They will remain nameless, because I love them madly.
1. Showed up regularly with booze on their breathe. It was a small room man. Did you think I couldn't smell it?
2. Distracted, with better things on their minds than attending to my needs. Yikes!
Now on to the great and influential who must be named:
Ali Jackson. He gave off a quiet confidence from his enviable track record of recorded performances with the world's finest musicians across genres. His message? Serve the music and make it feel good, real good.
The bassists and drummers met with Ali. We were paired off together and one group after another played time for Ali and the rest of the class listened. My partner was a young musician from Austria. To say we were pumped was an understatement. Ali counted off the time, it wasn't slow, and off we went. It was one of the most intense musical experiences of my life.
Then he asked the class, "what do you think?" They are responded with this comment and that. We stood there and took it on the chins.
Ali came to our defense. "No, they locked up the time, it felt good, they stayed in their lanes, I liked it"
The bassist and I walked proud for the rest of the week.
All the drummers are in the room together. One after another we played this simple pattern, I played the piano for some of the drummers. When it was my turn, Ali played the piano for me! What fun we had!
What a simple pattern. Did we all make it sound good, inviting, and fun? Nope. Only one quiet German in the corner and Ali made it sound cool. The rest of us were stiff, rushing, dragging, floundering around in subtle ways. Lesson learned. Keep it simple, make comfortable and inviting for the other musicians to play on. When I played with Ali on the piano, it was like floating on a cloud.
My question is this, “is this possible as an aging musician to reinvent one’s self and persevere long enough to succeed in a new direction, or are we forever stuck with the play lists of our youth?”
With the forced timeout from the pandemic, now maybe the best time to make a move.
Here is a short list of artists who have reinvented themselves at least once in maturity.
“Growth comes from stepping outside your comfort zone” Dawn Staley
Easy when you are young. Harder when you are old and comfortable.
Dream for a moment. Don’t worry if time is short, better to die in the saddle on the trail of a new adventure, than stuck in a chair staring at the wall.
The mask was awkward in the beginning, now it is a key part of playing safe. Other protocols include playing in a garage with the doors open, and physically distancing.
Winter will put an end to this soon. We will pick it up in the spring.
This will take work. Work that will get more difficult as this things drags on.
First things don't wait for the government to solve your money problems. Taking a temp job will be better that sitting at home underpaid on government benefits waiting for a miracle. Even a temp job that pays the same as benefits. It gets you up, dressed, and out of the house, or at least interacting with humans on some level. This has got to be better than sitting alone at home stewing in our own juices.
Secondly, seek professional help, we all know in our hearts that we are looking at another year before any kind of communal music making and audience gatherings are allowed. The vaccine will need to work and then be distributed widely to a reluctant and skeptical population to do its possible magic. Ask your doctor, union rep for ideas and possibilities.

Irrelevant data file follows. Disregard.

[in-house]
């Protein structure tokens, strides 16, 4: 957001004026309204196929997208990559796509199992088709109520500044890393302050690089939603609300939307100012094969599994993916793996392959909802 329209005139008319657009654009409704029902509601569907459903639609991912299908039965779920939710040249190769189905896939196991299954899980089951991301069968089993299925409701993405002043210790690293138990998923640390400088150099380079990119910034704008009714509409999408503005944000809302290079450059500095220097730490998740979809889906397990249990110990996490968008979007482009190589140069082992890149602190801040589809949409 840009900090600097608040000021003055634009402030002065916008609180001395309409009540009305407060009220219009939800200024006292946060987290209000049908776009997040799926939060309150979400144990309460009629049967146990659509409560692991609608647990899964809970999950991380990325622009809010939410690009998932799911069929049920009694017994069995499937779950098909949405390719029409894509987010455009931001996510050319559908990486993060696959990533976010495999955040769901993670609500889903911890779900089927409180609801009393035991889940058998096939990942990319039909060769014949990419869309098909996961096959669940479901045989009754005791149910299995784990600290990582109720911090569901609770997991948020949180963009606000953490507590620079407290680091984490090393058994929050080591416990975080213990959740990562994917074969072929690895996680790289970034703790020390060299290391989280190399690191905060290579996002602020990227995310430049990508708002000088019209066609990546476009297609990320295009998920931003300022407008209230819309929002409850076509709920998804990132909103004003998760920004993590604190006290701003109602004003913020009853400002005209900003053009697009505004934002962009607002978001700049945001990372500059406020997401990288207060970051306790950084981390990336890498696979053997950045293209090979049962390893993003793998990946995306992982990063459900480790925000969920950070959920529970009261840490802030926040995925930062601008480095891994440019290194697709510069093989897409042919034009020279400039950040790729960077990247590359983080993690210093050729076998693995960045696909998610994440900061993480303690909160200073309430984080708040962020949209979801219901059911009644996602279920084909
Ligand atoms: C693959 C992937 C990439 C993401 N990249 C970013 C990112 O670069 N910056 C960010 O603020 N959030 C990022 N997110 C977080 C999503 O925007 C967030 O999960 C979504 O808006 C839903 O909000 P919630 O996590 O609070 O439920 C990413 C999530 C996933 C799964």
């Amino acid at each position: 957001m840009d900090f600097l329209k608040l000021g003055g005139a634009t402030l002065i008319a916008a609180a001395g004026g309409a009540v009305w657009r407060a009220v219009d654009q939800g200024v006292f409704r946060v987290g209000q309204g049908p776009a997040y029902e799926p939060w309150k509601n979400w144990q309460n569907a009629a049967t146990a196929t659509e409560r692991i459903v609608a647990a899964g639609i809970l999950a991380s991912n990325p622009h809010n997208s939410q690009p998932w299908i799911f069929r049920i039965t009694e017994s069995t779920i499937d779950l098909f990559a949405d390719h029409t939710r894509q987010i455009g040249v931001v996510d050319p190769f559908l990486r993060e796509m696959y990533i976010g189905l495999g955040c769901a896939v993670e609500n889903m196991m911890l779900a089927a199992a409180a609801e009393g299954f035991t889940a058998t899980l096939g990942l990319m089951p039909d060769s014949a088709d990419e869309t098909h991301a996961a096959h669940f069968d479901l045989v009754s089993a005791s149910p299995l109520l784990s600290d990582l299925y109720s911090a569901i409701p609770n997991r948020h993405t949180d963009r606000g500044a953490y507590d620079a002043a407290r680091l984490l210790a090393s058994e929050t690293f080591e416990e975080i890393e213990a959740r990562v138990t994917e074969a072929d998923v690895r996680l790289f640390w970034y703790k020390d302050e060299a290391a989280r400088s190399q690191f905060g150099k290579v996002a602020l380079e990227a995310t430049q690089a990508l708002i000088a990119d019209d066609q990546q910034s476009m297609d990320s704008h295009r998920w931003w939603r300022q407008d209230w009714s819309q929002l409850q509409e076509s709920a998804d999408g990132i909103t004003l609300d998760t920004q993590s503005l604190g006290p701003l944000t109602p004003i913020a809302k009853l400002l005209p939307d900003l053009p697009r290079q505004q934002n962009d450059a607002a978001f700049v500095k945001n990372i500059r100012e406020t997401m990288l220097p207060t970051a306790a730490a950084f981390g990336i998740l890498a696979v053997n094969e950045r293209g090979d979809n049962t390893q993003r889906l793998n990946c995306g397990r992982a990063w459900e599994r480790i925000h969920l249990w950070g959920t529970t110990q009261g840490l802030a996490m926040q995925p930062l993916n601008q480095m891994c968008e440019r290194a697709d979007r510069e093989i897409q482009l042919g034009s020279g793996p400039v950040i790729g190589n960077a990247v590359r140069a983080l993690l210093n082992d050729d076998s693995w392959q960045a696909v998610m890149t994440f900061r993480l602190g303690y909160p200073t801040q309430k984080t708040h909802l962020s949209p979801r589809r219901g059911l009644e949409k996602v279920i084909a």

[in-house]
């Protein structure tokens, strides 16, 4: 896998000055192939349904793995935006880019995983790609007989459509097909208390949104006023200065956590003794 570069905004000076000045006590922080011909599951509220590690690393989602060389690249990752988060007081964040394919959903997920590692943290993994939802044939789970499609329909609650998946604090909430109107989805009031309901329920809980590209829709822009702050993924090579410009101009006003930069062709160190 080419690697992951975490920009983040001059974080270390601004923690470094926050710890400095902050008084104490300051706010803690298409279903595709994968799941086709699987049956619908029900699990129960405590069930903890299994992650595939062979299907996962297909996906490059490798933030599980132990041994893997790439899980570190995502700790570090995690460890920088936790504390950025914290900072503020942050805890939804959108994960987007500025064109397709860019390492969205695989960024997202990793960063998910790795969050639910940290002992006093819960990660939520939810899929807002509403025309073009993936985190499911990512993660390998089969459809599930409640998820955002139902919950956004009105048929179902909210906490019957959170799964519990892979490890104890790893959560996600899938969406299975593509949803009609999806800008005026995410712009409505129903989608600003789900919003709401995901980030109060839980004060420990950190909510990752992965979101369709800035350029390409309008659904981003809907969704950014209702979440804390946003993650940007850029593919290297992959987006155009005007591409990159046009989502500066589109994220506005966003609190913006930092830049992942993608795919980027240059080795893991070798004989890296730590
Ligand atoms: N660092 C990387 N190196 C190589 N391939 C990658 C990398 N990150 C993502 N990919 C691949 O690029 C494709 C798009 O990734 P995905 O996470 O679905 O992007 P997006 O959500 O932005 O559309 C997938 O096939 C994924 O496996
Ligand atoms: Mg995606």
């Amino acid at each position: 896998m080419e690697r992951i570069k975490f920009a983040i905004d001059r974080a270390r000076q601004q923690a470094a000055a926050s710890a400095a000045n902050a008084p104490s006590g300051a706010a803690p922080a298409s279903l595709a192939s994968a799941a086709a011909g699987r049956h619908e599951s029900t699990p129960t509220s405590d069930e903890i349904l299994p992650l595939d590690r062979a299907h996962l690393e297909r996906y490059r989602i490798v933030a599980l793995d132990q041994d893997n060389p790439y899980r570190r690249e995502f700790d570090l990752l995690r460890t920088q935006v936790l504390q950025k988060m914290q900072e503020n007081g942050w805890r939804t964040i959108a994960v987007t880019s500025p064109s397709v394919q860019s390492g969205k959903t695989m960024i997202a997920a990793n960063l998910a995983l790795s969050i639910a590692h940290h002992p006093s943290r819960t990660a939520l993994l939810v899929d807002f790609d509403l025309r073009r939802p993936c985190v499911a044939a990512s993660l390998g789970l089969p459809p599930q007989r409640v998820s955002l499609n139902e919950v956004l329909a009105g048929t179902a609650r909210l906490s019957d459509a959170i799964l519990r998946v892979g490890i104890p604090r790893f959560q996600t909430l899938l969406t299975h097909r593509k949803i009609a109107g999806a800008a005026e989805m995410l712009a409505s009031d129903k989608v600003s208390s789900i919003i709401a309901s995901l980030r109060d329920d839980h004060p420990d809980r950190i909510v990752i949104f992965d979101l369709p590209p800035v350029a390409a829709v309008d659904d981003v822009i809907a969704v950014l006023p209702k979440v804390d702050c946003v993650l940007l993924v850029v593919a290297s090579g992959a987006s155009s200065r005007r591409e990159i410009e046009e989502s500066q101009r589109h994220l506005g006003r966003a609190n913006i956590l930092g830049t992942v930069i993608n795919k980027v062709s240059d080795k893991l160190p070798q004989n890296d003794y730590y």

Thirdly, take care of yourself. Sleep, exercise in sunlight, eating nutritional meals, and staying sober will up one’s chances to cope.
Fourth, take online lessons or classes if you can swing it. I find this helpful. I interact with my drum tutor weekly, piano tutor bi-weekly.
Fifth, stay close to your friends. Have online coffee meetups, or coffee in the park on a regular basis.
“It is not a mechanical routine but something essential to my daily life. I go to the piano, and I play two preludes and fugues of Bach. I cannot think of doing otherwise. It is a sort of benediction on the house. But that is not its only meaning for me. It is a rediscovery of the world of which I have the joy of being a part. It fills me with awareness of the wonder of life, with a feeling of the incredible marvel of being a human being. The music is never the same for me, never. Each day is something new, fantastic, unbelievable. That is Bach, like nature, a miracle!”
Is it possible to improve at this age? Assuming the body is able, the answer is of course an emphatic yes. Can you address the shortcomings in your skill set? Of course.
I got my time together on the drum set at age 61. Really
Do I have goals at the piano? Yes, one simple one and more complex. Be able to beautifully demonstrate for my students their repertoire levels 1 to 10. Secondly, refine my skill in teaching improvisation. You can consider which is the more complex endeavor.
Drumming goals: bring joy to the bandstand, earn a skill level equal to my piano work, and teach drums successfully to keen beginners.
For these goals I’ve created plans, made room, engaged coaches, and allocated my resources.
David Story: Professional pianist, drummer, composer, and educator. Well into his 5th enthusiastic musical decade, David works with adults pursuing musical dreams in the autumn of life, while he maintains an active presence in the Toronto arts scene.